Before Wendy Williams became a fixture on daytime television with her syndicated gossipy talker, she was airing out celebrities on the radio. She’s made plenty of enemies, but “telling it like it is” has proved good for business. The sixth season of her talk show opened with its highest ratings and is renewed through 2017 (it appears on channels 11 and 13 in Los Angeles). When she’s not dishing on Lindsay Lohan, the Kardashians or the Housewives, Williams, 50, keeps her plate full with myriad projects — books, stand-up comedy, producing. She spoke recently to The Los Angeles Times:
Your talk show has succeeded where others have failed. What’s your secret?
Being myself. Not paying attention when people say you’re great and not paying attention when people say you’re horrible. I just listen to myself — I’m my own worst critic. The person that’s on TV is the person you see in the grocery store, with of course the usual modifications of decorum. I’m a quick wit, straight to the point, no nonsense. If I don’t have time to say ‘Hi’ to you at the grocery store because my son is standing outside in the rain, I’m going to tell you that. But it’s the same kind of delivery that I’m going to give you on my talk show. Like, George Clooney got married, and I really don’t care, but you do so here’s the story.
Do you think your success has paved the way for opinionated talkers and diverse faces in daytime?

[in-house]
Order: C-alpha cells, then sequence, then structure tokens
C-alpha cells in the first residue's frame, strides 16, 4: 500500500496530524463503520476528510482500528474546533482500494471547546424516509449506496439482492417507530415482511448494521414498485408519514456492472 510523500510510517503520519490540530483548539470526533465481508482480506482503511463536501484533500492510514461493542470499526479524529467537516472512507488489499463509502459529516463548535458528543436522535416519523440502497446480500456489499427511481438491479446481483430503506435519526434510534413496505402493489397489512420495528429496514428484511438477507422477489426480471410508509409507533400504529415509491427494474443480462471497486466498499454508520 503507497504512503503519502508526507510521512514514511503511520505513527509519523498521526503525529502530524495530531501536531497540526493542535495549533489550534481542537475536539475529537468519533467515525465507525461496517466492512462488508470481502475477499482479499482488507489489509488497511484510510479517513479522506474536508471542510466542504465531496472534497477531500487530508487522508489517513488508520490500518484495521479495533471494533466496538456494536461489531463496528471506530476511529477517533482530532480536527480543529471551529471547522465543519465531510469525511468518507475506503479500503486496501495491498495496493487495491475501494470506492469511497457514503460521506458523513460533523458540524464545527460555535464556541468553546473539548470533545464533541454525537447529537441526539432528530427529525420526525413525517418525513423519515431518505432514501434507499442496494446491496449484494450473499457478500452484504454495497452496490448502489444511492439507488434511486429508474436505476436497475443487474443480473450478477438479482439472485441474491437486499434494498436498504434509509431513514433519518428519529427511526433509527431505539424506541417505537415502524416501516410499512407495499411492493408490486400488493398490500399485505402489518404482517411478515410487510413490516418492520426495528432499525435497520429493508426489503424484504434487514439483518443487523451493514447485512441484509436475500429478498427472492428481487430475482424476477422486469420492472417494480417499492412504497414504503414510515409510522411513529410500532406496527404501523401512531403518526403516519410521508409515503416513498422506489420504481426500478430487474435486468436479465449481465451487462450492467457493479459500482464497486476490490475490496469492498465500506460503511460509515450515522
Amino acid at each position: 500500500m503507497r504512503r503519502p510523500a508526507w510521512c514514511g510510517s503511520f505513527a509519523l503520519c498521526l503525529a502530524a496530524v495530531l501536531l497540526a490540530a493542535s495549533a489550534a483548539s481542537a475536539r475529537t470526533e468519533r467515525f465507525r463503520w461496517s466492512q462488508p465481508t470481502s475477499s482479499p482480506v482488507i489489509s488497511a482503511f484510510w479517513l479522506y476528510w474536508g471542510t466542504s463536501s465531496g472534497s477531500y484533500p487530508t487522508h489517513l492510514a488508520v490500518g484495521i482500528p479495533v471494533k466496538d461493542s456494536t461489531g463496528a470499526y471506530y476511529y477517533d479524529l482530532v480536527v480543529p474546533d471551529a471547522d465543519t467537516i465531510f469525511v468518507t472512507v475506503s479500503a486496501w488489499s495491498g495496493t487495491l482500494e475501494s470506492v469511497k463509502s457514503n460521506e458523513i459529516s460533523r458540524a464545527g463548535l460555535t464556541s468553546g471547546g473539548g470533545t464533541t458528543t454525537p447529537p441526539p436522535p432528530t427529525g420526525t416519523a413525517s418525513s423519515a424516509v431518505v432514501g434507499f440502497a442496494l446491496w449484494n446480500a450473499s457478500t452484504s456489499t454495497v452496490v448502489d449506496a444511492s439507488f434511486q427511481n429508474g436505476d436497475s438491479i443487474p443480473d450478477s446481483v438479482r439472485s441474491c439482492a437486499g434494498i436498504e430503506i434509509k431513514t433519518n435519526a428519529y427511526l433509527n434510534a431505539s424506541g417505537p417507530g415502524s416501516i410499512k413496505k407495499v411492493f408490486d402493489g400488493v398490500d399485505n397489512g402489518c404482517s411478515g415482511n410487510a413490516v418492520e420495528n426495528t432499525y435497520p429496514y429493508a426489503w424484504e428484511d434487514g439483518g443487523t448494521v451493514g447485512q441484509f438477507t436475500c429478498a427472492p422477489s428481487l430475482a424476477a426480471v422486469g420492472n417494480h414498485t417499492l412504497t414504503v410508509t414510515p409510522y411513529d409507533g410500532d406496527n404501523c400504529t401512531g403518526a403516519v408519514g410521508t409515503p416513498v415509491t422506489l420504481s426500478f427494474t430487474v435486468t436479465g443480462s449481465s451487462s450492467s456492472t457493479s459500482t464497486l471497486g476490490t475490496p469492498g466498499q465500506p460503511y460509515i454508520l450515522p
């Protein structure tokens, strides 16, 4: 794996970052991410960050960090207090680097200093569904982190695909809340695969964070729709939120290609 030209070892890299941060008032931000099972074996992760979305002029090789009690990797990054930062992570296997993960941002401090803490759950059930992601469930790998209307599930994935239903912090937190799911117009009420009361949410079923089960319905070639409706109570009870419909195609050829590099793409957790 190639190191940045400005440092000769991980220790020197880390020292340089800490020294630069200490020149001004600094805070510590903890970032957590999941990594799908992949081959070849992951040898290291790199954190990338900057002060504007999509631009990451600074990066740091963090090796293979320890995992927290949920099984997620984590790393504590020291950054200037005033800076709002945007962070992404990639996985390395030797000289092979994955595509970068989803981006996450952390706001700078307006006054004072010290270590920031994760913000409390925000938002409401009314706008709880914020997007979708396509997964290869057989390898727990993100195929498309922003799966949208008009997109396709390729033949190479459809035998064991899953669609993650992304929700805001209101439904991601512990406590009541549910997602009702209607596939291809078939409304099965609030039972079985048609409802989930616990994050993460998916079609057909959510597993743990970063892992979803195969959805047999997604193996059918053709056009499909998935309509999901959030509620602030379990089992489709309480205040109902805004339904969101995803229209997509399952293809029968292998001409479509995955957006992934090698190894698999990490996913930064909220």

I do believe in a way that our show has opened doors for others to be more forthright on TV. I don’t say “my show” because my whole staff is producing the girl they see in front of them. They aren’t trying to change me, they are just producing me with a little more taste than maybe I bring to the table. The landscape of daytime has changed. I’m not so sure people go to daytime TV for kumbaya moments anymore. I fit into that wheelhouse of people who are very busy all day long doing stuff and want an hour to escape. I’m doing the kind of show I’d watch as a 50-year-old woman. I don’t have time to keep up with Lindsay Lohan and all of them. Can I just turn on TV and have someone break it down as to why I should care or not.
You executive produced the Aaliyah biopic for Lifetime, but years ago your story was supposed to come to the screen. What happened?
My autobiography [2003’s Wendy’s Got the Heat] was the first book I wrote. My husband [Kevin Hunter, her manager] and I made the decision that we were going to turn it into a movie. Robin Givens played me. We funded it ourselves, which I would never wish on my worst enemy. We shot around Manhattan and told the story of a girl from Jersey, me, with a pretty big radio career and a lot of potholes. Being married, having a child, going through infidelity and miscarriage, heartache and drug abuse. A month after the movie wrapped in 2007 the phone rings and it was Debmar-Mercury. They had been streaming my radio show and were looking for the next big thing in daytime. Less than a year later I was on TV doing a six-week sneak peek in four cities. Our executive decision was to put [the biopic] on the shelf.
We hear you don’t like being interviewed.
I’m a quick wit, straight to the point, no nonsense. People sometimes expect a deeper answer than what I’m willing to give. Because I come from the place of interviewing I know how to answer a question giving you what you need to hear and not a minute more. I also have a habit of turning an interview into me interviewing you. It’s a very, very difficult habit to break. It’s not hard to break on my show because it’s only one hour … so I know what do there.